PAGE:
Lithium-ion battery cells undergo self-discharge. Self-discharge refers to the battery losing its stored charge without being connected to an external circuit or even without the cathodes being connected. Self-discharge increases with age and temperature. Chemical reactions inside the cell are responsible for self-discharge.
Damage to the cell causes impurities to penetrate the cell. The impurities create a short circuit, allowing a large current to flow between the positive and negative electrodes. A sudden temperature rise accompanies this current flow, making the battery release its stored energy within milliseconds.
The heat generated within one cell is fully capable of travelling to the next adjacent cell. The chain reaction destroys the entire battery pack in a few seconds.
During manufacture, defects in the production process cause small metallic particles, also called impurities, to escape into the Li-ion battery cells. Li-ion battery manufacturers need to ensure that battery production occurs inside controlled ‘cleanrooms.’
Car buyers want to purchase cars with sleek, slim bodies. This puts pressure on manufacturers to design thin-bodied vehicles with high performance and maximum range. To achieve this, manufacturers need to develop compact designs for the batteries. This forces them to pack high capacity cells into a small body, messing with the battery’s original design.
Changing the design can damage the electrodes. Damaged electrodes could cause a short circuit. If not controlled, the chain reaction of cell failures could spiral out of control very quickly.
Placing the battery near a heat source or fire will cause it to explode. Puncturing the battery pack through an accident or deliberately will allow a short circuit to develop, causing the battery to catch fire. This is why warranties lapse when people carry out unauthorized battery disassembly. Even overcharging the battery can damage it.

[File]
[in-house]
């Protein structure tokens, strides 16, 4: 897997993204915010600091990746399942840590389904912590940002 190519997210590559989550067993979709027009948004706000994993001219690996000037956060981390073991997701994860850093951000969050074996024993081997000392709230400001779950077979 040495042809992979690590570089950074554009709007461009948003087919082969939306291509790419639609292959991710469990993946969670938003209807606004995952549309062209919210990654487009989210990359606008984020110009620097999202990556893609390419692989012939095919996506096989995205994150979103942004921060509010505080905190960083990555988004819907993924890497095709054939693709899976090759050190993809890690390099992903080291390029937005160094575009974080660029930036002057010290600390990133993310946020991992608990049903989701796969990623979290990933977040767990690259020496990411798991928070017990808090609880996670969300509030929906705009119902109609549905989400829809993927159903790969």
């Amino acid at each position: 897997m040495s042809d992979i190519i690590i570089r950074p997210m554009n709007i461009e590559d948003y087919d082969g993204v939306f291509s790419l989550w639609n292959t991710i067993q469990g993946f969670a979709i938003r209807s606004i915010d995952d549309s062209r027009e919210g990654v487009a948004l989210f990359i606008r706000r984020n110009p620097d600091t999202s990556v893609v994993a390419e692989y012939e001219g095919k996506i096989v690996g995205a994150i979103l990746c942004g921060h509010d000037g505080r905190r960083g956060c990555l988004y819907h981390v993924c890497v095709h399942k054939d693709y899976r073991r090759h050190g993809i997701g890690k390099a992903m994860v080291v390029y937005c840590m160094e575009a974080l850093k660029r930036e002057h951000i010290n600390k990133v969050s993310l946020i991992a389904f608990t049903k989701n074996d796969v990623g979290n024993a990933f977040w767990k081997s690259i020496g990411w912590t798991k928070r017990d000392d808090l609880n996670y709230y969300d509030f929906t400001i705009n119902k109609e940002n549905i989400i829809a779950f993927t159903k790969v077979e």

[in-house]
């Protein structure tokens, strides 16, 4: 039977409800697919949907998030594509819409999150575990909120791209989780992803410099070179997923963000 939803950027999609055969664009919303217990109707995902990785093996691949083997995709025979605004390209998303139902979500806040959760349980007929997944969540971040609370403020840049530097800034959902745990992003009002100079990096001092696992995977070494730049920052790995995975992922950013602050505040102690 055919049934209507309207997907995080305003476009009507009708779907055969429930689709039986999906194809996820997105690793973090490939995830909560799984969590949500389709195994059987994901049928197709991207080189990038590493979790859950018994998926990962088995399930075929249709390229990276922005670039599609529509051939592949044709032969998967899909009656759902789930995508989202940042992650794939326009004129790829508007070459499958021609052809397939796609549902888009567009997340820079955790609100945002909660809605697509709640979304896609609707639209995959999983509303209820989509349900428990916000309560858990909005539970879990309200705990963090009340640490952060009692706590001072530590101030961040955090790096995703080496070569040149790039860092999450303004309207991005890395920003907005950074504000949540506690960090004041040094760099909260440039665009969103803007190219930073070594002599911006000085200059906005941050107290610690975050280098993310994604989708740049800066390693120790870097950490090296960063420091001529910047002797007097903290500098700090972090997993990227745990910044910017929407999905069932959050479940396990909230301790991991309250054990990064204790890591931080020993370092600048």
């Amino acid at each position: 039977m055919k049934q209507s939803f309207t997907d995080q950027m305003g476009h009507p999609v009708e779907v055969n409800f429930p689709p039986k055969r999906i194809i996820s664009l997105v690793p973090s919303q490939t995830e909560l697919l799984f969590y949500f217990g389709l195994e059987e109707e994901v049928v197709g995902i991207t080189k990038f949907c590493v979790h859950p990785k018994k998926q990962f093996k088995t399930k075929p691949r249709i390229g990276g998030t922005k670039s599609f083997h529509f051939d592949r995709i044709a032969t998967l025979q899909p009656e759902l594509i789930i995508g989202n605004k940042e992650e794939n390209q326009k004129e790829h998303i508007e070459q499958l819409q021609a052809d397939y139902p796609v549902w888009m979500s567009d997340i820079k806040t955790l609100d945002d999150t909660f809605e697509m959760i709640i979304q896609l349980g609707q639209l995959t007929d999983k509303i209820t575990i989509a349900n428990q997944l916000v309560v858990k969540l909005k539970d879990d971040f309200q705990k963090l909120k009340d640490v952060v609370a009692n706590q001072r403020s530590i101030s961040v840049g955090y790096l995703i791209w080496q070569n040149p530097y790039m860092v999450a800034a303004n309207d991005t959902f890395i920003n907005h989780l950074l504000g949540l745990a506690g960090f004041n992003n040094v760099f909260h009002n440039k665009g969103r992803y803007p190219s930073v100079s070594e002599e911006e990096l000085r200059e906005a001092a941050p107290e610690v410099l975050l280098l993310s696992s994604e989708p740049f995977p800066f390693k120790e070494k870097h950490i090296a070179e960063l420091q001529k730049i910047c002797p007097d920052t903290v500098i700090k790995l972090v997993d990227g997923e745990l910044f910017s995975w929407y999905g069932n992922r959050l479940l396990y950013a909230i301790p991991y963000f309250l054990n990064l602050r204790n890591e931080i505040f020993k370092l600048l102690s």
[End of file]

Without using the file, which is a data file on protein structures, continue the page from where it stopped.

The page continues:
The use of improperly insulated chargers damages the battery. The battery could undergo enough damage to fail if the charger generates heat near it. That being said, lithium-ion batteries do come with built-in protections against overcharging. But, using chargers not authorized for the battery will damage it in the long run.
Based on all we’ve learned about Li-ion batteries so far, we can safely conclude that the answer to the question can batteries blast due to rising temperatures? YES, they can. So here are some safety precautions to remember if you ever find yourself in an unfortunate situation.
Move the device away from flammable substances if you notice that the Li-ion battery is starting to overheat. Additionally, cut off its current supply. If you’re in an electric vehicle, evacuate the automobile immediately. You should never try to extinguish the fire by yourself.
In case of a fire caused by batteries, always use a type ABC or type BC dry fire extinguisher. Fires caused by lithium-ion batteries are class B fires. A common misconception among people is that Li-ion batteries actually contain lithium metal. It is not true, which is why you should never use a class D fire extinguisher for such kinds of fires.
Lastly, if you can, make sure you isolate the fire and prevent it from expanding. Fires from batteries can burn for days because of all the stored energy.